"Papua" was also a name given by a European explorer, this time the Portuguese Don Jorge de Meneses, who "discovered" the island in 1526. The word apparently comes from a Malay word referring to the frizzy hair typical of the island's inhabitants. That frizzy hair also earned the name "Fuzzy Wuzzy Angels" to the locals who were of great service to Australian troops during World War II.

And what does the name Papua refer to now, geopolitically? Well, let's start on the west side, the Indonesian side of New Guinea, the side that was formerly called Irian Jaya. Nowadays that western half of the island is generally known as West Papua. But within that region of West Papua, there are two Indonesian provinces, conveniently named Papua and West Papua.

That's west of the border. But PNG also has a "Papua." While the Germans were running the show on the north side of the island, the British ran British New Guinea on the south. In 1906, however, the British handed over responsibility of the colony to the Australians. It then became the Australian Territory of Papua. Today still, the southeastern quarter of the island of New Guinea is known as Papua.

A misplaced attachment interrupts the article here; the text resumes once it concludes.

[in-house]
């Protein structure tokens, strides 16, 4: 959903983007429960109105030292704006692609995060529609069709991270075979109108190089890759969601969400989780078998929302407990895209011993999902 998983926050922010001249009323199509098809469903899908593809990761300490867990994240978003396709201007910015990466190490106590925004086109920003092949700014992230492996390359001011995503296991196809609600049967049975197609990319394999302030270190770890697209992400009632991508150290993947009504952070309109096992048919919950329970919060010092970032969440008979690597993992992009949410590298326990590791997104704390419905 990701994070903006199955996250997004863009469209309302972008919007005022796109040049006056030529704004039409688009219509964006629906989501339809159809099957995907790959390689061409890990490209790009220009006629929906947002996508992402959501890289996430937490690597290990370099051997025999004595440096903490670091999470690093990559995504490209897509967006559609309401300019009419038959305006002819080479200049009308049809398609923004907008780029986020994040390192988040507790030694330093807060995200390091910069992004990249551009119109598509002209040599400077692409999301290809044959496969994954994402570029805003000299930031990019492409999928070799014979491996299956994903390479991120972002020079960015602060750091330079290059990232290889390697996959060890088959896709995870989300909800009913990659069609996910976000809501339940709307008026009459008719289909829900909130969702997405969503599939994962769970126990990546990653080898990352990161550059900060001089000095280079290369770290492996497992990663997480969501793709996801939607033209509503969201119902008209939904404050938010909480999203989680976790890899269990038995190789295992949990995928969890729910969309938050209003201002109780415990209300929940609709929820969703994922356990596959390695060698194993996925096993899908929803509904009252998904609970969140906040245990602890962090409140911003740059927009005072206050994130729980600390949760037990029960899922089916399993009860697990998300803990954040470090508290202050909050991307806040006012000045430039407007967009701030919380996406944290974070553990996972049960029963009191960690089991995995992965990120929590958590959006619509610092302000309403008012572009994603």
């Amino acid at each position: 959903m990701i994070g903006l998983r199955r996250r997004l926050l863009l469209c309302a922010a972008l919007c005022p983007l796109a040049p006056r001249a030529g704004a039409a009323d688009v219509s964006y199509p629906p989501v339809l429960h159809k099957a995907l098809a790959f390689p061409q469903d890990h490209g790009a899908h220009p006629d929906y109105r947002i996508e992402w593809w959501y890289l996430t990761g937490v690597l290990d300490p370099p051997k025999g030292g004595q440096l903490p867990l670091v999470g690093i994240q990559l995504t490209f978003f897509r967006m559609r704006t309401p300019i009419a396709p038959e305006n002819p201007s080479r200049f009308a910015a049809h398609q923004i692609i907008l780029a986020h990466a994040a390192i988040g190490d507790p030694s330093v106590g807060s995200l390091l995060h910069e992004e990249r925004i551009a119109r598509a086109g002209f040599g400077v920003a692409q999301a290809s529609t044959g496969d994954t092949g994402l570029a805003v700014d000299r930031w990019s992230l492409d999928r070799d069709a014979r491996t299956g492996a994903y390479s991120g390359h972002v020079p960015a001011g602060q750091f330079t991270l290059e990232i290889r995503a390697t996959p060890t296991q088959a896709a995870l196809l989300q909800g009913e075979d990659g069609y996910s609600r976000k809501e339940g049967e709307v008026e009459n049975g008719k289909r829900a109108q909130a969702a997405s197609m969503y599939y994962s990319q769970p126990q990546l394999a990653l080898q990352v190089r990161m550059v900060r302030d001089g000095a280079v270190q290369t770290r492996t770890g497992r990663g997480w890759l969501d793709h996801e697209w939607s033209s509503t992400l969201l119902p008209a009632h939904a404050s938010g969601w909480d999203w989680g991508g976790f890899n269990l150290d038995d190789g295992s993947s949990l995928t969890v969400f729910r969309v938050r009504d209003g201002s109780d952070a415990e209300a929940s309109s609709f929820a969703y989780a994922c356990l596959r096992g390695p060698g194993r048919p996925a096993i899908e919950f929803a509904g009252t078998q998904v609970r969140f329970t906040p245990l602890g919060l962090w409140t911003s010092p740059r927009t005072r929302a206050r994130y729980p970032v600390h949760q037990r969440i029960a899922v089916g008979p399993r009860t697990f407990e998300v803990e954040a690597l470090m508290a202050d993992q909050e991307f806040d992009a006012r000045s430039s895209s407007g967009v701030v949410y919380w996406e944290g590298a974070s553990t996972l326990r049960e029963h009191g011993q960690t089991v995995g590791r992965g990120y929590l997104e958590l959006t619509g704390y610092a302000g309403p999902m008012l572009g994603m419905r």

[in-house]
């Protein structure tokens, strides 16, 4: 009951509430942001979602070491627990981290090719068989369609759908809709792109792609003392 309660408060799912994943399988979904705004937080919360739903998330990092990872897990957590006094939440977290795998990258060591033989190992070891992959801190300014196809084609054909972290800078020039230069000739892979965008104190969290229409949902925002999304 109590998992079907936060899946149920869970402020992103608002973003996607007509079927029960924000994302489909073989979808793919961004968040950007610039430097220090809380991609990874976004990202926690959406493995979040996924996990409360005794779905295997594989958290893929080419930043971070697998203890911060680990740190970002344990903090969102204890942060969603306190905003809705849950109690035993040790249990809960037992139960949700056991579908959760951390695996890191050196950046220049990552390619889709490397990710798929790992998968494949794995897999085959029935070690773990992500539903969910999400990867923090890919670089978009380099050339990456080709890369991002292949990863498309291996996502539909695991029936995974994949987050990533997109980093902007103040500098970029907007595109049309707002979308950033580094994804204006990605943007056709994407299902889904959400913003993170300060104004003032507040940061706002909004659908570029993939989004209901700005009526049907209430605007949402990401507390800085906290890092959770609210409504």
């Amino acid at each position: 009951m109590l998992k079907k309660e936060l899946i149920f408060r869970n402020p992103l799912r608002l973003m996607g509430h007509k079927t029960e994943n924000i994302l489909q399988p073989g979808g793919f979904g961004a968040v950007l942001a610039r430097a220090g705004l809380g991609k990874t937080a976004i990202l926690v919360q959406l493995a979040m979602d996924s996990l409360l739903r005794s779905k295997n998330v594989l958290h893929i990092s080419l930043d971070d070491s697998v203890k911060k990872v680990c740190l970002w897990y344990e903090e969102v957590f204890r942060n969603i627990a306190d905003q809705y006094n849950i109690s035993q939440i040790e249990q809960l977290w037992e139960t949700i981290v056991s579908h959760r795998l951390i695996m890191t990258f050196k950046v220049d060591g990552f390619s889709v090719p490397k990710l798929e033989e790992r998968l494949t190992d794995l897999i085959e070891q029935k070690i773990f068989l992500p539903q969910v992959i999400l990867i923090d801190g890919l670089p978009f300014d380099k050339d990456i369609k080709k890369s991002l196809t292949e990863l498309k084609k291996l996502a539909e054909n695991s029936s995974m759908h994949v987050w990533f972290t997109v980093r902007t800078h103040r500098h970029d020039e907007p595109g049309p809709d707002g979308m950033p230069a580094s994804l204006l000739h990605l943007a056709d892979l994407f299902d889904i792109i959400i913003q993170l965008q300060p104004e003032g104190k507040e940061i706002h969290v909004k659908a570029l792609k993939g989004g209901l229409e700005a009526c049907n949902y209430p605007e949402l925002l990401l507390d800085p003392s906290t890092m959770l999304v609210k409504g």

In 1949, the two territories of New Guinea and Papua, now both in the hands of Australia, were joined together into the Territory of Papua and New Guinea. In 1972, the "and" was dropped so that it was simply the Territory of Papua New Guinea. Then, in 1975, PNG peacefully separated from Australia and became the Independent State of Papua New Guinea, or Papua New Guinea for short, or PNG for really short.

A quick review

To summarize… PNG is more or less the eastern half of the island of New Guinea and is an independent country. West Papua (formerly called Irian Jaya) is the western half of the island, and is part of Indonesia. PNG is made up of the former colonies of Papua (south) and New Guinea (north).

And that's about all there is to it.